Fox Remains Test Positive for Rabies

Animal who bit two in borough over Christmas was rabid; police to call all residents to inform them of situation.

A fox who bit a nine-year old borough resident on Christmas Eve and a North Carolina man visiting relatives on Christmas Day was rabid.

Mayor Nelson Vaughan said test results of the fox's remains released today at about noon by a Trenton state lab showed the fox had rabies. 

"Unfortunately, this happened," Vaughan said. "And we take it very seriously to ensure there's no other wild animals in the borough."

He said the two victims are expected to make a full recovery. The North Carolina resident, who was attacked on Edgehill Avenue, has already traveled home and was at work today, Vaughan said, and the nine-year old—who was bit on Inwood Circle—has been resting and taking the proper medication to ensure further rabies-related complications do not arise.

Vaughan said the boy's mother called the experience a "horrible" one for her son.

"They're both taking the full treatments, and they started early enough, so they should be fine," Vaughan said of the two victims.

Borough officials, citing privacy concerns, have not released the names of the two people that were bitten.

Police are expected to make automated phone calls to all borough residents today to make sure they are aware of the situation.

"We are advising people that if they see any animals who are falling down, turning in circles, biting [themselves], convulsing, or exhibiting unprovoked aggressive behavior, they should avoid contact and notify their local police department immediately," a police department news release said.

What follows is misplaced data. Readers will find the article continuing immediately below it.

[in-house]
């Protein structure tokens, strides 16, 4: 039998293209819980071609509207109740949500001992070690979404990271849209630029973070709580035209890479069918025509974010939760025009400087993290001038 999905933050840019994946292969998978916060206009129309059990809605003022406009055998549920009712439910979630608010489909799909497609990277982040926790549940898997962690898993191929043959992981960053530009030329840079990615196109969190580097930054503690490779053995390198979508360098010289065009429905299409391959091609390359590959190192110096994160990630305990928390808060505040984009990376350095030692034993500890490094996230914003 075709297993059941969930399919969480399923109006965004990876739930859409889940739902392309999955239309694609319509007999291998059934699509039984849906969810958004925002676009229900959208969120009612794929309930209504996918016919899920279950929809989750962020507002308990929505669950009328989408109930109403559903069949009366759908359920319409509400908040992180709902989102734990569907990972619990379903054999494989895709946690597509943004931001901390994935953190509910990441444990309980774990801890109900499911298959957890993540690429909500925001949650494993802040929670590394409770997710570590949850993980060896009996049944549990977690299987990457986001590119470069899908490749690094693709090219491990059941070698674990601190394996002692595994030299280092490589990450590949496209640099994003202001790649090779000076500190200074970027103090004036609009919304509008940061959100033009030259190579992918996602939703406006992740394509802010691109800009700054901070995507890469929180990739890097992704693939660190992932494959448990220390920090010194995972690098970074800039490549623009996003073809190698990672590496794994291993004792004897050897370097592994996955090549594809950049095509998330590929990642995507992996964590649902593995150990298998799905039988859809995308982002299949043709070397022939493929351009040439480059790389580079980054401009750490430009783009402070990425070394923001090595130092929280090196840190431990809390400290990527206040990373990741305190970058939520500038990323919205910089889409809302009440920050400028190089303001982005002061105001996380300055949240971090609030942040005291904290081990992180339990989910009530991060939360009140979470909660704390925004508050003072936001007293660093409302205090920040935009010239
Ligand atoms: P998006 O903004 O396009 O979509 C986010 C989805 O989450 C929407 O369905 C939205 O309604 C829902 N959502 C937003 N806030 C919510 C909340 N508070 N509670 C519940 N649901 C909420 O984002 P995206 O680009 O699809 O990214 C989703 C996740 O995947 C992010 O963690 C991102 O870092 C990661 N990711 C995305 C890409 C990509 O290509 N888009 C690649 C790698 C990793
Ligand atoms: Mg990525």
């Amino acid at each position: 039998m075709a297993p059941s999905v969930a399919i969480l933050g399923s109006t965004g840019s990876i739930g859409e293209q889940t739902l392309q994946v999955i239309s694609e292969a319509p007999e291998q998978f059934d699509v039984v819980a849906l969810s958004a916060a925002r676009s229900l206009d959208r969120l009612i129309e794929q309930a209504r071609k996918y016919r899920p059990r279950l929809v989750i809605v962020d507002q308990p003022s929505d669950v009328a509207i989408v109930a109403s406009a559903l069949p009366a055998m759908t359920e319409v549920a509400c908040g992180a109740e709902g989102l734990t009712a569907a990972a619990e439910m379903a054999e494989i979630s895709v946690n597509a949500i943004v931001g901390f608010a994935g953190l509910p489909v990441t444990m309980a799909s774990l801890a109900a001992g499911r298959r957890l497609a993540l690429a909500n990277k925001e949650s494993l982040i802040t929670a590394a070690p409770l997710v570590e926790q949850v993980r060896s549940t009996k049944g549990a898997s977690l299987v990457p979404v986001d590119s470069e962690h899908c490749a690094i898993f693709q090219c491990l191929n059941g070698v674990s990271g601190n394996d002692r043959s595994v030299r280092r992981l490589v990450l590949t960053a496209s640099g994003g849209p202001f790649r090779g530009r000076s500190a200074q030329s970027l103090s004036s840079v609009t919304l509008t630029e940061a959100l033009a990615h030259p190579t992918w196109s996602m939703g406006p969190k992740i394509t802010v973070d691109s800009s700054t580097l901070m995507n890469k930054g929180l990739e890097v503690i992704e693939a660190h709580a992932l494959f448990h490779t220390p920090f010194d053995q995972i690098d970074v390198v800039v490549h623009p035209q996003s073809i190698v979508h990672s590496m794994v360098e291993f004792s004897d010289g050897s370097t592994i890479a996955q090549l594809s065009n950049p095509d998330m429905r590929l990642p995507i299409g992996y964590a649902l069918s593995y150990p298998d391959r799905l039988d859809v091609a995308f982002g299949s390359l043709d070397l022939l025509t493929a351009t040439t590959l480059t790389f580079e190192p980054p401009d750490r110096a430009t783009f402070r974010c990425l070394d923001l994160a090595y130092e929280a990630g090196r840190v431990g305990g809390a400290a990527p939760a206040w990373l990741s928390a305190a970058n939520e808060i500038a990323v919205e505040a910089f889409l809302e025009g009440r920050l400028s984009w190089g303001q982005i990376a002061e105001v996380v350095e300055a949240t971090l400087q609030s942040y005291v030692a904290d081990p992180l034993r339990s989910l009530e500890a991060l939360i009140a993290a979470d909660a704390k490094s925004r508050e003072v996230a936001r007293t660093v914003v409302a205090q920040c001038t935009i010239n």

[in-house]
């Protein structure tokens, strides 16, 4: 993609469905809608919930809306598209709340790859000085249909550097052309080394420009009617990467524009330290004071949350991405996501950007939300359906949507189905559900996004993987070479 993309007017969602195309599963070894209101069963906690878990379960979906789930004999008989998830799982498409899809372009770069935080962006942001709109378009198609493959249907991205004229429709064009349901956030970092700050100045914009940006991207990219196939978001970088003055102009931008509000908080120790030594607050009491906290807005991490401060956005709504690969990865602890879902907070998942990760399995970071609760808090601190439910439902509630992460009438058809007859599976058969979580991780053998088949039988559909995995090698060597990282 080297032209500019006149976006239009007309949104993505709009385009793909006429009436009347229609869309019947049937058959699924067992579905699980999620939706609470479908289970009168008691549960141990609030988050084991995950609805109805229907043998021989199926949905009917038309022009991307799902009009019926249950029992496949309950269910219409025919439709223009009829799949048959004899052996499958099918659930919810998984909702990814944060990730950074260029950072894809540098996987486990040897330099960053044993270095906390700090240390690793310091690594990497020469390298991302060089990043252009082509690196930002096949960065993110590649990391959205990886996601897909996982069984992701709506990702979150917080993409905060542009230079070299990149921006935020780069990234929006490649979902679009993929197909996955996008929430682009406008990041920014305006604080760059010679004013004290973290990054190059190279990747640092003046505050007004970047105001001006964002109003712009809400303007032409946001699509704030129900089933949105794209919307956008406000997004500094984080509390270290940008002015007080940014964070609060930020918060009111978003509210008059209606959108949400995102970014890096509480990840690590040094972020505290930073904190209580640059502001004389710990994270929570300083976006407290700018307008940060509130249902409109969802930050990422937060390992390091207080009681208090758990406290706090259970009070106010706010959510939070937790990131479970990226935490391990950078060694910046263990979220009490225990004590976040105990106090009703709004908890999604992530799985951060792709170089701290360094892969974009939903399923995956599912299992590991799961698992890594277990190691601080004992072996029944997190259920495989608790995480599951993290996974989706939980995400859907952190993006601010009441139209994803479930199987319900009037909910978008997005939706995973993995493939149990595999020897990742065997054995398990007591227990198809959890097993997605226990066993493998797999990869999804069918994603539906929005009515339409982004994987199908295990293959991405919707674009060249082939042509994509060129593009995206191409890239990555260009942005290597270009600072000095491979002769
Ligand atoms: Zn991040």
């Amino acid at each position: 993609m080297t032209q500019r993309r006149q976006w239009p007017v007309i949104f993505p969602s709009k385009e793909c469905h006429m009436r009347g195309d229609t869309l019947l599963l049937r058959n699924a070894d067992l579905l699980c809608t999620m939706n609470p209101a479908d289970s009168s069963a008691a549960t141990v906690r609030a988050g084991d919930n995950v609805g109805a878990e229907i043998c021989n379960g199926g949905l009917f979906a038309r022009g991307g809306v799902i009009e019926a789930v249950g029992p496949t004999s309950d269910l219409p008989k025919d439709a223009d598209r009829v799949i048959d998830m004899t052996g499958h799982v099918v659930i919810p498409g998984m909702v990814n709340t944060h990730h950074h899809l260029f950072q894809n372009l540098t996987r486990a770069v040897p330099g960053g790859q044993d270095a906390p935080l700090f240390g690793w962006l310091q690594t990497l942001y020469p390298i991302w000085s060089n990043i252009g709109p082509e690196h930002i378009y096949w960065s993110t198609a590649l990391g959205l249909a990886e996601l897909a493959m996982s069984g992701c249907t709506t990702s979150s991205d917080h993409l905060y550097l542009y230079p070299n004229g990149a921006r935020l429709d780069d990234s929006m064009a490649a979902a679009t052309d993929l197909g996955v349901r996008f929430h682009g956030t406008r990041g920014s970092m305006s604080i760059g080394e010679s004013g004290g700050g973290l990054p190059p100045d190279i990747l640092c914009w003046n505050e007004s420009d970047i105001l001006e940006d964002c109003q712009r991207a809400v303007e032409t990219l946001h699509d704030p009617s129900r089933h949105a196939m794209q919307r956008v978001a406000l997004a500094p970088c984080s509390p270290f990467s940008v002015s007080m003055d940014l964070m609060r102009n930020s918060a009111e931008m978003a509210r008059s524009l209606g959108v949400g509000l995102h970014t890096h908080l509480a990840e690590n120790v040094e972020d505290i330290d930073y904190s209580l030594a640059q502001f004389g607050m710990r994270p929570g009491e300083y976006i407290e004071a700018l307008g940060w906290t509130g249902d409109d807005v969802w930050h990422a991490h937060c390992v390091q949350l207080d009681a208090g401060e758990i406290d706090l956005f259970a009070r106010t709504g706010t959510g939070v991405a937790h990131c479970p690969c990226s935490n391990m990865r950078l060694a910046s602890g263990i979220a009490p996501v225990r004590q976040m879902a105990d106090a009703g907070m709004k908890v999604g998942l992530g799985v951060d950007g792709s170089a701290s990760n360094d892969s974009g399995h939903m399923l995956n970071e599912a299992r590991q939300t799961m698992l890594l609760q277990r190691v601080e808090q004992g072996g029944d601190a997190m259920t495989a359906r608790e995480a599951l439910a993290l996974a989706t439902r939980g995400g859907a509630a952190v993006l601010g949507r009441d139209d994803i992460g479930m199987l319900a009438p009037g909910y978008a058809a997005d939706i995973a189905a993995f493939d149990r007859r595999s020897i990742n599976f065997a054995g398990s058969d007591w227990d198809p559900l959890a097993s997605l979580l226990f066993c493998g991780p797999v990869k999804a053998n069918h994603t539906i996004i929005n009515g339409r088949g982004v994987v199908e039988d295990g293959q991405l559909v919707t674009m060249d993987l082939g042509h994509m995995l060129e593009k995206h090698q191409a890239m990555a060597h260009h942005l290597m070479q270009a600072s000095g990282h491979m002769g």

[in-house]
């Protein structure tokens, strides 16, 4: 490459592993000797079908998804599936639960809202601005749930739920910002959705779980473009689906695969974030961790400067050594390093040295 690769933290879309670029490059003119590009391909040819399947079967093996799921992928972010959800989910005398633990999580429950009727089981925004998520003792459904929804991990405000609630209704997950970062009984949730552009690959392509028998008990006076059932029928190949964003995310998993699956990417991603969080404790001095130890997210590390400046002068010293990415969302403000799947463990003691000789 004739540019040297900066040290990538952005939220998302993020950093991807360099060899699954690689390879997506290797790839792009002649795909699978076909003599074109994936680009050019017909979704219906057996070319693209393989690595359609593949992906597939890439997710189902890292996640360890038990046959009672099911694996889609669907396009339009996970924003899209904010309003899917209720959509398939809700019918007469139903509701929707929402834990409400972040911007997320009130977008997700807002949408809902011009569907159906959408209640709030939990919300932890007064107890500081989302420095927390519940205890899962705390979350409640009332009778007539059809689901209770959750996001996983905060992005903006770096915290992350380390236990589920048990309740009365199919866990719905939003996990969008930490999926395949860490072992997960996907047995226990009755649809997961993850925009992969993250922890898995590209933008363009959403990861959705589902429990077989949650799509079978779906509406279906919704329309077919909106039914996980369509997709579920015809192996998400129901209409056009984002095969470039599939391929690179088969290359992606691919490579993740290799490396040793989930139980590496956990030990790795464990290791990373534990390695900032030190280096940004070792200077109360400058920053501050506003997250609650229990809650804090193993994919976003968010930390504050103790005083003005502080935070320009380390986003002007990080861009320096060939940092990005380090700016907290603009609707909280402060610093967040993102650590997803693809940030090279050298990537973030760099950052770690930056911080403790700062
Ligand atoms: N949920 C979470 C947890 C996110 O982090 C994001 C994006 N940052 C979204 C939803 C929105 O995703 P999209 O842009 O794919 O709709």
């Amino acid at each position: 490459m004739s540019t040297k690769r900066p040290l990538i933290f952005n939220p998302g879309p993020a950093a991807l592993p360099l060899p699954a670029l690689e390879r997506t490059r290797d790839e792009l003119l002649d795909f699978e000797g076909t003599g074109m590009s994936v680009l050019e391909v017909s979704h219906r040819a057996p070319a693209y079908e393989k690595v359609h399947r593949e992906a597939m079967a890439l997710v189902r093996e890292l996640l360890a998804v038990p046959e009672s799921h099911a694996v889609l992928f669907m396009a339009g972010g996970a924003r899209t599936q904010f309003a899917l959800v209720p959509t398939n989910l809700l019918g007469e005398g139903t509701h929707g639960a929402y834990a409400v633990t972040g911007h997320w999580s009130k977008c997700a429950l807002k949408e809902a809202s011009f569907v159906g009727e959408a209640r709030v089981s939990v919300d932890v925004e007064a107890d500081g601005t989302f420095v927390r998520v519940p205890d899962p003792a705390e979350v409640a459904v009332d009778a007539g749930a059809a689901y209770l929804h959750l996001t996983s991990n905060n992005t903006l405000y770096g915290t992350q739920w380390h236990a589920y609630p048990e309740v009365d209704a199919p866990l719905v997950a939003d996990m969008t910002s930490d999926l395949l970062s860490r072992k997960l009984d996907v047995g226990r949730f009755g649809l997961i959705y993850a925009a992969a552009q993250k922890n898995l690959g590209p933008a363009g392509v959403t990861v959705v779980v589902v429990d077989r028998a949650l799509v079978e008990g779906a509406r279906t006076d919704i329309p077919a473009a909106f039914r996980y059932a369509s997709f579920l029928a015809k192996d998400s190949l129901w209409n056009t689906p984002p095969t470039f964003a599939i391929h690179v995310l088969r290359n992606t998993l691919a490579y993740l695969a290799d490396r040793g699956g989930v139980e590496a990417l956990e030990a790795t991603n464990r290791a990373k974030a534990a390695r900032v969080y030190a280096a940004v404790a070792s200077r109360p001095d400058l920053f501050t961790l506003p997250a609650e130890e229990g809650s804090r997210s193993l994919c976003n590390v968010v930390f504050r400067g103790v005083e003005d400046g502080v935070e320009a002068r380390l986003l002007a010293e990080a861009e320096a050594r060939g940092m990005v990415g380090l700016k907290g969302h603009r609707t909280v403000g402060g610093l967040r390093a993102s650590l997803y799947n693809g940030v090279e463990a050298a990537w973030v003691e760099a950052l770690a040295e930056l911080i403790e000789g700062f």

The release also said officials from St. Hubert's Animal Welfare Center in Madison have come to the borough to help identify and quarantine any animals suspected to be rabid.

Vaughan said the fox acted aggresively when it went on its mini-rampage—the fox ran right at a borough police officer who found the fox after it bit the North Carolina man. But police were able to shoot the animal before it acted again.

Inwood Circle and Edgehill Avenue are directly across Fairmount Avenue from one another, which means the fox crossed the relatively busy thoroughfare at some point during Christmas Eve or Christmas Day.

Fairmount Cemetery is right near both locations, and Vaughan said the cemetery's manager had told him he had noticed rabbits he had seen in and around the cemetery's ground had recently started disappearing.

"There's no more rabbits left," he said.

He said the fox may have come up to town from the banks of the Passaic River, just below the cemetery.

"Normally, you don't even see a fox except from a distance," Vaughan said. "They're very, very shy animals."


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